Charles Gibson: “Yes, and other polls actually have him lower than 42 percent. And you expect in a speech like this, when your polls are low, that perhaps he worries about his political base, and a President is more likely to reach out to the other party and try to find some avenue of bipartisanship in a speech like this when he is having trouble. He tries to unite, but of course a lot of Democrats feel this has not been a uniting President. They have gone down that road before trying to work with the President, and of course the old expression is, ah, ‘Fool me once, ah, shame on you. Fool me more than once, fool me twice or ten times, shame on me.’ so it’s an interesting thing to watch tonight as to how much he does reach out to the Democrats in the Congress, and how many applause moments there will be from the Democrats. There’ll be plenty from the Republicans. The question is: Will the Democrats find something to like in this. They may like some of the generalities that the President talks about, but of course the specifics then get a little tougher when they get into actually writing legislation.”

Shortly after the speech:
Vargas: “He reached out many, many times to the Democrats, and reached out with an olive branch on many occasions, repeatedly expressing that he wants everybody's advice, he wants to work with them, he says, to get these things achieved. The question, of course, being whether or not Democrats will be able to embrace and accept the olive branch. Charlie, it was remarkable how many times he did, in fact, reach out.”

Gibson: “Yes, he did. And you wonder if he had done this four years ago, five years ago, if indeed there might have been greater comity in the city of Washington, greater cooperation in the city than there has been so far through the Bush presidency.”

A bit later:
Gibson: “I just got something from our political staff, our political people, who were trying to gauge the speech in terms of is it very partisan Republican or not? And as a measure of how much President Bush was rhetorically reaching out, they estimated, this is their analysis, but it is interesting, of the 62 paragraphs in the speech, they came to the conclusion that 48 could have been given verbatim by President Bill Clinton. So interesting that there is a different tone, perhaps, from the President this time.”

Following Virginia Governor Tim Kaine’s Democratic response:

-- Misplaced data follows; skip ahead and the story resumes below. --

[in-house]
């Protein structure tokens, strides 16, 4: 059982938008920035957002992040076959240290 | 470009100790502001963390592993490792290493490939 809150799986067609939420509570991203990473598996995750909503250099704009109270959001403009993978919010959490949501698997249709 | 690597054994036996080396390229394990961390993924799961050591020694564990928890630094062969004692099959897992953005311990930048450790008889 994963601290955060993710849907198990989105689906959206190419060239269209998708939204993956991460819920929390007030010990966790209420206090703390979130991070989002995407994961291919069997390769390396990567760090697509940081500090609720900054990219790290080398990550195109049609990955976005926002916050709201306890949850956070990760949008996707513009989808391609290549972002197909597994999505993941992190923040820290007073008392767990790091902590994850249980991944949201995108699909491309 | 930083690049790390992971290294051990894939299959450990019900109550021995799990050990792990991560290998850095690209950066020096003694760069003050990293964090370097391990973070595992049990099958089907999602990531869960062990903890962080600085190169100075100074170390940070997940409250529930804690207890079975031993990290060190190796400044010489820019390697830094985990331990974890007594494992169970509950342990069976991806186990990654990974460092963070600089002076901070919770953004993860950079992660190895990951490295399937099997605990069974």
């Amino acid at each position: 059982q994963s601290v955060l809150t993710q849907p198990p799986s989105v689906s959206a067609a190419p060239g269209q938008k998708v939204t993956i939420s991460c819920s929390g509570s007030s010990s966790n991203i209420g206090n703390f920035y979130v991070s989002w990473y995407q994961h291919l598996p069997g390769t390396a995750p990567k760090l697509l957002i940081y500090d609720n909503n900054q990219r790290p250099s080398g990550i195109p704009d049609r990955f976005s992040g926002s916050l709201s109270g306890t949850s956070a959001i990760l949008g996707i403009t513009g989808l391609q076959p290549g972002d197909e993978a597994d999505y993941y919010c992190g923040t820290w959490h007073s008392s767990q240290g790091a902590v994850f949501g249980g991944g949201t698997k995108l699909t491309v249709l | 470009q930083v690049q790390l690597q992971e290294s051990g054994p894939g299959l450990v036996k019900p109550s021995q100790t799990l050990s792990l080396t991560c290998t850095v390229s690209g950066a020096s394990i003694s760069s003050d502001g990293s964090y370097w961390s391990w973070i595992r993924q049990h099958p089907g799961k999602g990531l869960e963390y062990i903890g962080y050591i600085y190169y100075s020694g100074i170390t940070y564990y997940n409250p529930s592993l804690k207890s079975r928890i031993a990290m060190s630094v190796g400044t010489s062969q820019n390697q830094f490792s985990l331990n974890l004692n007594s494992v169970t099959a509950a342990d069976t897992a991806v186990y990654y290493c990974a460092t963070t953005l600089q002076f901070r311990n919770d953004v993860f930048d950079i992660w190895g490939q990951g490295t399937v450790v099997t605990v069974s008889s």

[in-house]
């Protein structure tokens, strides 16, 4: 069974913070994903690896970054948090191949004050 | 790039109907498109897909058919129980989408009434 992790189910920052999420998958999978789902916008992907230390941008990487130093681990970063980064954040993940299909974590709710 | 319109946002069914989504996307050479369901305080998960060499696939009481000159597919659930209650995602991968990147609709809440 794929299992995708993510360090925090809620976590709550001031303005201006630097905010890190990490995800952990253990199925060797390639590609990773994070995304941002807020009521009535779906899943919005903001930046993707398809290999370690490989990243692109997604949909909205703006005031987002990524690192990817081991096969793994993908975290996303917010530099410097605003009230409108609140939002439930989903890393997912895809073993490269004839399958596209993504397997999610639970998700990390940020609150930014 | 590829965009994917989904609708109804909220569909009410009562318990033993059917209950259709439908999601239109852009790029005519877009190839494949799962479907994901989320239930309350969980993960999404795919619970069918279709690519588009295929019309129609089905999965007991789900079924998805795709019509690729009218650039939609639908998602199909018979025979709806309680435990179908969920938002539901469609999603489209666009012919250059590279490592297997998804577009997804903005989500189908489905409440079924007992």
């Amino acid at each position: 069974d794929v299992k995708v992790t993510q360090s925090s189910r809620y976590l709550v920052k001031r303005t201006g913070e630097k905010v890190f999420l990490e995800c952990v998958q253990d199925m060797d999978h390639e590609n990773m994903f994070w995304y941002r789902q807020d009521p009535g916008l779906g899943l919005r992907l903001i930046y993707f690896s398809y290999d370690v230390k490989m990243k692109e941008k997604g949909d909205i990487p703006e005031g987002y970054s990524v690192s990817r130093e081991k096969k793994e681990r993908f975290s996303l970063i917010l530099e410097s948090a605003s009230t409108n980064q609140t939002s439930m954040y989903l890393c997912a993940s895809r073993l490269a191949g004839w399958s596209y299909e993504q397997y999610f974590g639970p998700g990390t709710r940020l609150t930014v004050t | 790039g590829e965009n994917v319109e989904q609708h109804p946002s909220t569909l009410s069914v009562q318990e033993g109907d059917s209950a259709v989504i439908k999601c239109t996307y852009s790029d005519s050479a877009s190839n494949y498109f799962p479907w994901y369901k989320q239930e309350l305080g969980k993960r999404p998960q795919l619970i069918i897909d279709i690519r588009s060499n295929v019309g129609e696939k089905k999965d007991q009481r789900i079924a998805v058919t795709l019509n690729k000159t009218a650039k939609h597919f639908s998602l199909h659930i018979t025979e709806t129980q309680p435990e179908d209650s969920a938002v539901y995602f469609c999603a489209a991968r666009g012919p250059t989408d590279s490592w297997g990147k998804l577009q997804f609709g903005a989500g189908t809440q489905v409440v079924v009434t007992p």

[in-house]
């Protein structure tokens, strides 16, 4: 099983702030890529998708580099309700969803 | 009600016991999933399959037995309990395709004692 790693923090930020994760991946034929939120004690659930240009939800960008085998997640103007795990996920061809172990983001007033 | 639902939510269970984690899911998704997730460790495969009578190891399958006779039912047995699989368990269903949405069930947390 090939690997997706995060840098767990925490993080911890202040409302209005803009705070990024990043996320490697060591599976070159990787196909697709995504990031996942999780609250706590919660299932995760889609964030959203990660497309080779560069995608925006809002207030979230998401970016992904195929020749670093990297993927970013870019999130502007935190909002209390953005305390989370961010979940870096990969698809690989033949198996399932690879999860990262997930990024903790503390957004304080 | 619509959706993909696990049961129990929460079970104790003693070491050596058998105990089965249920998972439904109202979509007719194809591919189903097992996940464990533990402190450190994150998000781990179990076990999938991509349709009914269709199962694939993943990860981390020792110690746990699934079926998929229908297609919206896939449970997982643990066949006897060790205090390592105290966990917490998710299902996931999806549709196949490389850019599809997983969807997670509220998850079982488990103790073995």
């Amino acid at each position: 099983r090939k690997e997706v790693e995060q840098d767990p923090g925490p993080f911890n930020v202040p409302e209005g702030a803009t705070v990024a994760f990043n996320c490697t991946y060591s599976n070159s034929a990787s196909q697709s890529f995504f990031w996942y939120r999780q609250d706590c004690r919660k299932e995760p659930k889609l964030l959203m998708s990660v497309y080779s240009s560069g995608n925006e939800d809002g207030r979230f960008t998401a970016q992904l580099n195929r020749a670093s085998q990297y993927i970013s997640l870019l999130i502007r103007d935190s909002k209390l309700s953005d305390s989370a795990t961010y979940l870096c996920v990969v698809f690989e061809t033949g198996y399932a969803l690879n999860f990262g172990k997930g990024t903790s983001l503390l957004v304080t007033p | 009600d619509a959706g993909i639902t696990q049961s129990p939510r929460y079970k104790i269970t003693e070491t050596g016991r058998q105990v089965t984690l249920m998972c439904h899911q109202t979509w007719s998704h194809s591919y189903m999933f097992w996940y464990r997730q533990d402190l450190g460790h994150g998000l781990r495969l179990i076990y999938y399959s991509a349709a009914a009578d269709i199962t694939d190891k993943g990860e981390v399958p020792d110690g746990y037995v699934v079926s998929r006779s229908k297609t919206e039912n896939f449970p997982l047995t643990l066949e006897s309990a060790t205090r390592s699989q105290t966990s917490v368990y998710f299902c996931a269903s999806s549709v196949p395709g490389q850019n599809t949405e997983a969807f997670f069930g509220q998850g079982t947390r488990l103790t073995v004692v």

Vargas, over brief video of the Mayor: “This year, in addition to the Democrats’ response from Governor Kaine of Virginia, Mayor Antonio Villaraigosa of Los Angeles offered a response in Spanish that was broadcast on Spanish language channels. Mayor Villaraigosa is another rising star in the Democratic Party, elected in May of 2005. He’s already been on the covers of many newsweeklies. The Mayor was speaking from his residence in Los Angeles and he stressed the best days for this country are ahead, saying let's talk about the real state of the union. Villaraigosa blamed the Bush administration's, quote, ‘reckless policies for increasing the national debt, the number of uninsured Americans, including 39 percent of Latinos, and the number of failing students and the ranks of the poor.’ He said Democrats want to fix those problems and end what he calls ‘the culture of corruption’ in government.”

Around 10:45pm EST, Dr. Tim Johnson got a chance to lament:
“He was just talking about tinkering with the system that is basically broken. I wish the President, or for that matter any politician, would be courageous enough to step up to the plate and say we've got a real problem with our system or non-system in this country. After all, we spend about twice as much per person on health care in this country as any other industrialized country. Yet we have 45 million insured [meant “uninsured”], and we rank 37th in life expectancies, 41st in infant mortality. We’ve got a mess on our hands. And all of the politicians, Bush, talk about is a little bit of tinkering here on the edges. We need to say we’ve got a fundamental problem. We have to change the system.”
Brent Baker
Brent Baker
Brent Baker is the Steven P.J. Wood Senior Fellow and VP for Research and Publications at the Media Research Center